Here let me add a few words about pigeons. They really should be called rock doves, that is their proper name. As is usual with critters that we find in excess, they are not native to the United States, they were brought here by us. Like the invasive starling, they weren't meant to be here.
Rock doves generally roost on cliffs and other flat stone formations. What are cities but inviting, albeit man-made, stone formations?
So, owing to the construction of the station and, perhaps, the loss of a mate, I decided to keep Midge until we went into Boston to celebrate Marleny's recovery. Almost every child in this country knows the book Make Way For Ducklings, which takes place in Boston. And, actually, Boston still does this. Nearly every year there is a local news story of a potential duckling catastrophe or two averted by intervening Bostonians.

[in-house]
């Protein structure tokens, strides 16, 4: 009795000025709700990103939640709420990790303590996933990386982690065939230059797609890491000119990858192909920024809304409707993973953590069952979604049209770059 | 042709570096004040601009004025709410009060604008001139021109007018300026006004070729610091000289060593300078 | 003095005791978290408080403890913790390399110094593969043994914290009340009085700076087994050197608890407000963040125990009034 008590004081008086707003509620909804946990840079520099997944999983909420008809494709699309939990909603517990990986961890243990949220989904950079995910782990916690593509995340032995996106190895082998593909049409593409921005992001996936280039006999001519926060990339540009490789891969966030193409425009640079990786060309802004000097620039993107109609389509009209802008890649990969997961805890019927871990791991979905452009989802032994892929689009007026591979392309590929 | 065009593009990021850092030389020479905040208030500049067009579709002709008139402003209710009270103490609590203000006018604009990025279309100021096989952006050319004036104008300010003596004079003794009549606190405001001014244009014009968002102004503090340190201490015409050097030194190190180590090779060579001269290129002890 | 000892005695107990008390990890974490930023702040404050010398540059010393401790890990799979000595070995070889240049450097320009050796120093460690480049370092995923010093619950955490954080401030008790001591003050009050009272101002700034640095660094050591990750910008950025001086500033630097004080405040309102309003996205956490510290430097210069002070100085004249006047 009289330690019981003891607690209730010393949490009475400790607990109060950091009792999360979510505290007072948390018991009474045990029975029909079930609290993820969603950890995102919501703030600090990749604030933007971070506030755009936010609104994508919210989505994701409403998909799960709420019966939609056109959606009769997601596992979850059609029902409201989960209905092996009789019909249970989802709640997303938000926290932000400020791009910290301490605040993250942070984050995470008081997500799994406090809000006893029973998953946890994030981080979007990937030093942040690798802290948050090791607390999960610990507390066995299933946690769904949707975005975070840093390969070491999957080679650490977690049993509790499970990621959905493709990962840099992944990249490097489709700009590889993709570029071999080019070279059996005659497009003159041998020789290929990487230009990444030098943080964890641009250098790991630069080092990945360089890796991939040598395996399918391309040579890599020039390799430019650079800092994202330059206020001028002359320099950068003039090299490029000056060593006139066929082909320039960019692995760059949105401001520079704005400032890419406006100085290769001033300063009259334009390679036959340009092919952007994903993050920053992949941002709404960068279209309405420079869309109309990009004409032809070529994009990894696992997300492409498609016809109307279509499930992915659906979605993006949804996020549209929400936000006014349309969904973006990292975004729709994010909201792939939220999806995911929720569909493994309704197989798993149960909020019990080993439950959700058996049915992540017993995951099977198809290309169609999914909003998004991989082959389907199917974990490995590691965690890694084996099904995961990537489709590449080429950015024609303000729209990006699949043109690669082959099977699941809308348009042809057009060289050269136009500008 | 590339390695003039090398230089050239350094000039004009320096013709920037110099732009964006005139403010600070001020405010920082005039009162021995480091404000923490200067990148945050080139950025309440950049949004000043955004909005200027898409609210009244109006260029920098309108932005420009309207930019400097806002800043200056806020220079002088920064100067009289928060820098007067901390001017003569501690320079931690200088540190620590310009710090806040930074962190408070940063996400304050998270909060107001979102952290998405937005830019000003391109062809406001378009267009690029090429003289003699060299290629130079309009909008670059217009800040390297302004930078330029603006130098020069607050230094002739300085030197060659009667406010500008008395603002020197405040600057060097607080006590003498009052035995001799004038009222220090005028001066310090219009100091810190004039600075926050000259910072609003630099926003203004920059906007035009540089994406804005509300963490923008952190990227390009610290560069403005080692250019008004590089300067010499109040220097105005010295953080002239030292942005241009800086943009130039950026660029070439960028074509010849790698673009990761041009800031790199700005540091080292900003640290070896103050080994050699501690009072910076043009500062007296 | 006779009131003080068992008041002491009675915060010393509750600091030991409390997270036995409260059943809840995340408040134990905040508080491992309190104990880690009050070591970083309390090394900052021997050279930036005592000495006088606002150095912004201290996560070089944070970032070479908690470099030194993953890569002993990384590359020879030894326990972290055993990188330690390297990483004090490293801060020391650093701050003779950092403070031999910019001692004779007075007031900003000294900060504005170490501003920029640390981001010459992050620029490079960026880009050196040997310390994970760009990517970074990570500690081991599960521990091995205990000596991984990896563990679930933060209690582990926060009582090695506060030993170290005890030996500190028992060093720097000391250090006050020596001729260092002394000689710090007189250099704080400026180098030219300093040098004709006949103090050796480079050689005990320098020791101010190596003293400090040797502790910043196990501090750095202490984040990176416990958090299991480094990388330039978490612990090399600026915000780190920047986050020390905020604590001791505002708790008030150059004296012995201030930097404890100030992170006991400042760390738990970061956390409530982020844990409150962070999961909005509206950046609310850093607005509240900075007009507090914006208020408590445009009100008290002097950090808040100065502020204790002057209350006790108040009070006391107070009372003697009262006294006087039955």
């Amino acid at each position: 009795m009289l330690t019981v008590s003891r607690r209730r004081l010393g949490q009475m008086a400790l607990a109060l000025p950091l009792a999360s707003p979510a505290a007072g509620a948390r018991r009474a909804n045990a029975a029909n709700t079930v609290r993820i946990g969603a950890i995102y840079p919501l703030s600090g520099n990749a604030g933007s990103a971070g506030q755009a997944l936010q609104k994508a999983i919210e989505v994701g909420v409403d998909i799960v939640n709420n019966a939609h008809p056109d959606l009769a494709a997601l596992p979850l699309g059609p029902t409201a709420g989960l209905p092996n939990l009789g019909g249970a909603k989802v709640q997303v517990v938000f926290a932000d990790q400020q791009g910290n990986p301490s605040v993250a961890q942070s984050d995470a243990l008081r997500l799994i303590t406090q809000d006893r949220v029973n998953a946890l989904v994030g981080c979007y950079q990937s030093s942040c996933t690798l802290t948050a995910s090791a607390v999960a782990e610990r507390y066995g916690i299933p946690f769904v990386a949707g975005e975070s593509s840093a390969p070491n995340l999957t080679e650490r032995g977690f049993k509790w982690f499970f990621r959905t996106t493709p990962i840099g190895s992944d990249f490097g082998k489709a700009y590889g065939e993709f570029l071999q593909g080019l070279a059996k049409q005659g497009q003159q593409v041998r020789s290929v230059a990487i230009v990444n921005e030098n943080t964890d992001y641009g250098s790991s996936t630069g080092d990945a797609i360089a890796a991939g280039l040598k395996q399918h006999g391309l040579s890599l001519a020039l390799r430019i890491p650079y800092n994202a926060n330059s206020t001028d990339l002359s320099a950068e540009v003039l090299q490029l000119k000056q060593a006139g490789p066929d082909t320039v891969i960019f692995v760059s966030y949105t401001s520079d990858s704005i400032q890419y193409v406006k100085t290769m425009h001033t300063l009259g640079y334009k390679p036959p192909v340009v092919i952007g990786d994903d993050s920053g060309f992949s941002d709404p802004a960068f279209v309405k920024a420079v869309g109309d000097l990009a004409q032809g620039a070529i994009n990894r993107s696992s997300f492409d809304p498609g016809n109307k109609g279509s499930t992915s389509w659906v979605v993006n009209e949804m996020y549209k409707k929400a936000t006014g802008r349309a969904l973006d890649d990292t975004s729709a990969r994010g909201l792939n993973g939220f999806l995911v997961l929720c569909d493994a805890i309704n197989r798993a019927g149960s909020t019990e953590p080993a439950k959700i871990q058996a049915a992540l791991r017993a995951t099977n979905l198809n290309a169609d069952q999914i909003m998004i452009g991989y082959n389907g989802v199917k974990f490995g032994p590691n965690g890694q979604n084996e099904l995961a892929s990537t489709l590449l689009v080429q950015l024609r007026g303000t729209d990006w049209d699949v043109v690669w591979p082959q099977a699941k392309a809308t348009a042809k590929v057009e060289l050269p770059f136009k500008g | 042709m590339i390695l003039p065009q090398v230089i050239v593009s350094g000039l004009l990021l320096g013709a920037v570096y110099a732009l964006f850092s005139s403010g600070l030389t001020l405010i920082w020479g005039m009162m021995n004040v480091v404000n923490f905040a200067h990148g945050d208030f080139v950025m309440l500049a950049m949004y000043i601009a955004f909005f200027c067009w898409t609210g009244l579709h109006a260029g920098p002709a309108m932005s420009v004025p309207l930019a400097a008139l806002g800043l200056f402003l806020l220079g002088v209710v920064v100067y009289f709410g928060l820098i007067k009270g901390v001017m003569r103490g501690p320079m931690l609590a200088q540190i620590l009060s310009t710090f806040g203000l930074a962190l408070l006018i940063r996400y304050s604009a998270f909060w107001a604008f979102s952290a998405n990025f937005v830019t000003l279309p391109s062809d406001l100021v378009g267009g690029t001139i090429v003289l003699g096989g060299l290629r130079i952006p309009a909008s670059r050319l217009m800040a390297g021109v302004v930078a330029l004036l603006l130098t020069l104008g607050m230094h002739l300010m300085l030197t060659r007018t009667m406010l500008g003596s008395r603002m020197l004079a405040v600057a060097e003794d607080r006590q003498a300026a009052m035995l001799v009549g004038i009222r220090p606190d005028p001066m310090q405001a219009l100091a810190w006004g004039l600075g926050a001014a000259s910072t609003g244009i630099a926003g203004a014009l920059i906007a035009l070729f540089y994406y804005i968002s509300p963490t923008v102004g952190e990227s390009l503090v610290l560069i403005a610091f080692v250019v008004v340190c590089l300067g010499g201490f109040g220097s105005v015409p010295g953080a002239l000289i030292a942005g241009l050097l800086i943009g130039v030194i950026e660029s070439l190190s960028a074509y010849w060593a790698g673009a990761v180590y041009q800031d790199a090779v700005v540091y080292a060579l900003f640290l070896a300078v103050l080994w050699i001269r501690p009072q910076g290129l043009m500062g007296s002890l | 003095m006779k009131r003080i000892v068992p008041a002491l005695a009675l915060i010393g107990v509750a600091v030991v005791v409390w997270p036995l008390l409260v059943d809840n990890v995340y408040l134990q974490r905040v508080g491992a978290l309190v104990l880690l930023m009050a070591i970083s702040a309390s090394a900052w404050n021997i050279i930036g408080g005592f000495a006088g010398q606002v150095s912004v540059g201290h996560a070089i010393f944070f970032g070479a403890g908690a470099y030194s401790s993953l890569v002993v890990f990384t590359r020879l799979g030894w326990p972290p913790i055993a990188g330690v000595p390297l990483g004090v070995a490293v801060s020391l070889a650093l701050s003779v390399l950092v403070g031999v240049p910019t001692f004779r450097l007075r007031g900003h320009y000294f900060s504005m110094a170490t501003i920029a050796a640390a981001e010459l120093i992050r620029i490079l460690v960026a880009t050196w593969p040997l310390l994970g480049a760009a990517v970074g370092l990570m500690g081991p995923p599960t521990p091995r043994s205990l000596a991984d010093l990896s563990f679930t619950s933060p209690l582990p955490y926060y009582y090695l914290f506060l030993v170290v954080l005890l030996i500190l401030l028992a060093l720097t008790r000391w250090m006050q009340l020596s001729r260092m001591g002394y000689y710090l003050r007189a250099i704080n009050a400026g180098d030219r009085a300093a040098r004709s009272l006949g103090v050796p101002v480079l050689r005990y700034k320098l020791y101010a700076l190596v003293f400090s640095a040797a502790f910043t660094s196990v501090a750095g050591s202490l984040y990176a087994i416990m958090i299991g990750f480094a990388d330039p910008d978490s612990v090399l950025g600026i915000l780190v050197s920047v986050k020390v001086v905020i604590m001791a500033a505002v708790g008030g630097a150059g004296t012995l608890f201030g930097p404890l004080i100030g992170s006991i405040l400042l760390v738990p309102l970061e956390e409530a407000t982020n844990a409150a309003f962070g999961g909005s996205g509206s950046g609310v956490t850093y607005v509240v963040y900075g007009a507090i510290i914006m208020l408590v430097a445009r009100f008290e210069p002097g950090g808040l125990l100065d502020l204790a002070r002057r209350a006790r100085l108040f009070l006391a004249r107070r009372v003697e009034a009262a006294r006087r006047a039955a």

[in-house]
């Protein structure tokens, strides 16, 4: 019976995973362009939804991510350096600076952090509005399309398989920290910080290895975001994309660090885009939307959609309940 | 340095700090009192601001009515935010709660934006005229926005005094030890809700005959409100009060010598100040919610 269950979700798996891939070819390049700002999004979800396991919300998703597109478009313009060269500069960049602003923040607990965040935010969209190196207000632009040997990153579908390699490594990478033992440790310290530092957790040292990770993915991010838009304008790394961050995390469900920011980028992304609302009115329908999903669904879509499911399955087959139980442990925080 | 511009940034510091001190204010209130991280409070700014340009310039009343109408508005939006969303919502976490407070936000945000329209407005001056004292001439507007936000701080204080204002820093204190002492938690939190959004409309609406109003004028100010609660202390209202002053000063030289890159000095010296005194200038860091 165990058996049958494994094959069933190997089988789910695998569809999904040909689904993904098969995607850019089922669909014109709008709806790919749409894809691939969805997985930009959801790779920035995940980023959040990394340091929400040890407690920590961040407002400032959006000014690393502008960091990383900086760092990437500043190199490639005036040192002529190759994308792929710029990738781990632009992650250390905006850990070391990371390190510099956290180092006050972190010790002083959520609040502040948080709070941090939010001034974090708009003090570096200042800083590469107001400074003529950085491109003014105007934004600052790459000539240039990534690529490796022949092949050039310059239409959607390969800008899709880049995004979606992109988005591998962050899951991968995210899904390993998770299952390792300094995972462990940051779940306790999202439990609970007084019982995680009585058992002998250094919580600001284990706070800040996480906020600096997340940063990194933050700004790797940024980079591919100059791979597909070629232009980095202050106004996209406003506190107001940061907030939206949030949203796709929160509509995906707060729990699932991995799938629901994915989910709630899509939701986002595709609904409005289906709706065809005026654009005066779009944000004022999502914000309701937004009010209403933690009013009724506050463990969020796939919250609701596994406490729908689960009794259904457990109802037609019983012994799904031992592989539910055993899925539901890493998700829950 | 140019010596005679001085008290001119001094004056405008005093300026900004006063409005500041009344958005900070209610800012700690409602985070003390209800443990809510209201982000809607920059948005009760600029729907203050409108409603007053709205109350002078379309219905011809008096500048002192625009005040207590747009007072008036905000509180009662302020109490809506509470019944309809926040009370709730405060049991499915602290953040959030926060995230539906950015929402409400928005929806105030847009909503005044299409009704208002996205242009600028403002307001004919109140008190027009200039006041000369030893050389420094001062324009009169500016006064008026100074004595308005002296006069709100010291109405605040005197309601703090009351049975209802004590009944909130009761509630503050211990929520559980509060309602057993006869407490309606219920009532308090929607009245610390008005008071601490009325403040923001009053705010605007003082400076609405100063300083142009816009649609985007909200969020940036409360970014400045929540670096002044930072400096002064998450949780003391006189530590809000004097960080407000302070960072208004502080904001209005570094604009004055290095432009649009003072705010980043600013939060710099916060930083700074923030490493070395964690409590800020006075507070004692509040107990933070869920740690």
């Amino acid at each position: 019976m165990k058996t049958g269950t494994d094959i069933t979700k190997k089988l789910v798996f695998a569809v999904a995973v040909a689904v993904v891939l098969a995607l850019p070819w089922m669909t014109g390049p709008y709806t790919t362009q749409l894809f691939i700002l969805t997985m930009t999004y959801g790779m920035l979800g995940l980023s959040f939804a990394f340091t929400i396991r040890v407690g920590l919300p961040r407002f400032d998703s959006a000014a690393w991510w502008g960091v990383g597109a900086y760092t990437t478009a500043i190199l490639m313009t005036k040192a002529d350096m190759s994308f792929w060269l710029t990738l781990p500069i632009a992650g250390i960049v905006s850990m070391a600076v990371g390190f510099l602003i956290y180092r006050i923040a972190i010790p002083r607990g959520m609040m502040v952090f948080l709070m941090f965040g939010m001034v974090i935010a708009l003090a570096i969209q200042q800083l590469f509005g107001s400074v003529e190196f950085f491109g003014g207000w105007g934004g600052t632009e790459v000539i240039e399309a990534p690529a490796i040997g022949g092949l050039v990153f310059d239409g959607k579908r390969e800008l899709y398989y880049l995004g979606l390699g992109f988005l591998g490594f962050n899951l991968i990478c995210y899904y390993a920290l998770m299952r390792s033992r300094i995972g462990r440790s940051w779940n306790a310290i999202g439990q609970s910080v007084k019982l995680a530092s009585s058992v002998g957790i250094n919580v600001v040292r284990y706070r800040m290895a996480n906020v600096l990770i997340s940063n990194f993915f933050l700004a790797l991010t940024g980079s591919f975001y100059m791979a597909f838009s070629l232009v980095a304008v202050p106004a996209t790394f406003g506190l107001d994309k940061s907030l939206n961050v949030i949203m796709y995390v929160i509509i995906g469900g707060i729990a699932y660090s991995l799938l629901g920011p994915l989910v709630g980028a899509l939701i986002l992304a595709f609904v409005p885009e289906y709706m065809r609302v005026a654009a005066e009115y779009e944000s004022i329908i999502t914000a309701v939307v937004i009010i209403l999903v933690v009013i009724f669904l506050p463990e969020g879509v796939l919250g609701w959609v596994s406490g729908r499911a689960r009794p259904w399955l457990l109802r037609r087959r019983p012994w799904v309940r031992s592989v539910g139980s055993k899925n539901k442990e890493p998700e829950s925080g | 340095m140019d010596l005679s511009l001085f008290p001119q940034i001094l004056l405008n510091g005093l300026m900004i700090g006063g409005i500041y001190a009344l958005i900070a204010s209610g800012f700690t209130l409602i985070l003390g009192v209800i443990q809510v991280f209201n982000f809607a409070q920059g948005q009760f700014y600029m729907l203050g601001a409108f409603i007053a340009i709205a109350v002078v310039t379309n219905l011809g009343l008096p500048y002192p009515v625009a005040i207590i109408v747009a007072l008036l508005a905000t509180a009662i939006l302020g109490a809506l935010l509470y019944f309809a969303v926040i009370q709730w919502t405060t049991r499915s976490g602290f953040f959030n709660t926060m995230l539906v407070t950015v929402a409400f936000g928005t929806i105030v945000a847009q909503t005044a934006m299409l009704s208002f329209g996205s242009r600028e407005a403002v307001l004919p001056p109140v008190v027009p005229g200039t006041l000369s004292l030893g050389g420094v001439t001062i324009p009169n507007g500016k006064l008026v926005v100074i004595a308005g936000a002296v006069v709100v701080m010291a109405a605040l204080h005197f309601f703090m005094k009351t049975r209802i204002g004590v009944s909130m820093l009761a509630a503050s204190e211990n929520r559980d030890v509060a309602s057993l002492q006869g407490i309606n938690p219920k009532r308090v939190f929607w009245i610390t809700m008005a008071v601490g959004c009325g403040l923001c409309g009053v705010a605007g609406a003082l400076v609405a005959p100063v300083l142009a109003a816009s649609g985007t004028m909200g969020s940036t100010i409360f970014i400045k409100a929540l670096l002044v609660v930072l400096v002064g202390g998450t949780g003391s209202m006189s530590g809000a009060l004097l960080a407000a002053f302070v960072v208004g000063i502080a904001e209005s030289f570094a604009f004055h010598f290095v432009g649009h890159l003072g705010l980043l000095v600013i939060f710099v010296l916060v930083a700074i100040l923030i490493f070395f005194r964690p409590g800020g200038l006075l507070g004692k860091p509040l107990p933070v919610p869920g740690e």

Of course, real ducks live on the Boston Garden's Lagoon and there are flocks of pigeons who roost under the foot bridge at night. We also have two swans, Romeo and Juliet, who winter at the Franklin Park Zoo but at the end of April the pair head up a parade celebrating their return, which is followed by their actual release onto the lagoon. In addition to being gorgeous, they are testament to Boston's celebration of diversity. Romeo and Juliet are both female! They are amorous, one or both lay eggs, infertile of course.
Here's a photo of one of the Boston swans' predecessors I took over twenty years ago:
Boston Swan Ainslie Sheridan copyright 2015
The Boston swan boats, an icon of the city, have been operated by the Paget family since 1877. Originally Inspired by the gallant rescue of a heroine on the back of a swan in the opera Lohengrin, and the growing popularity of the bicycle, these dual-pontooned boats, ferry tourists about the Lagoon in leisurely fashion.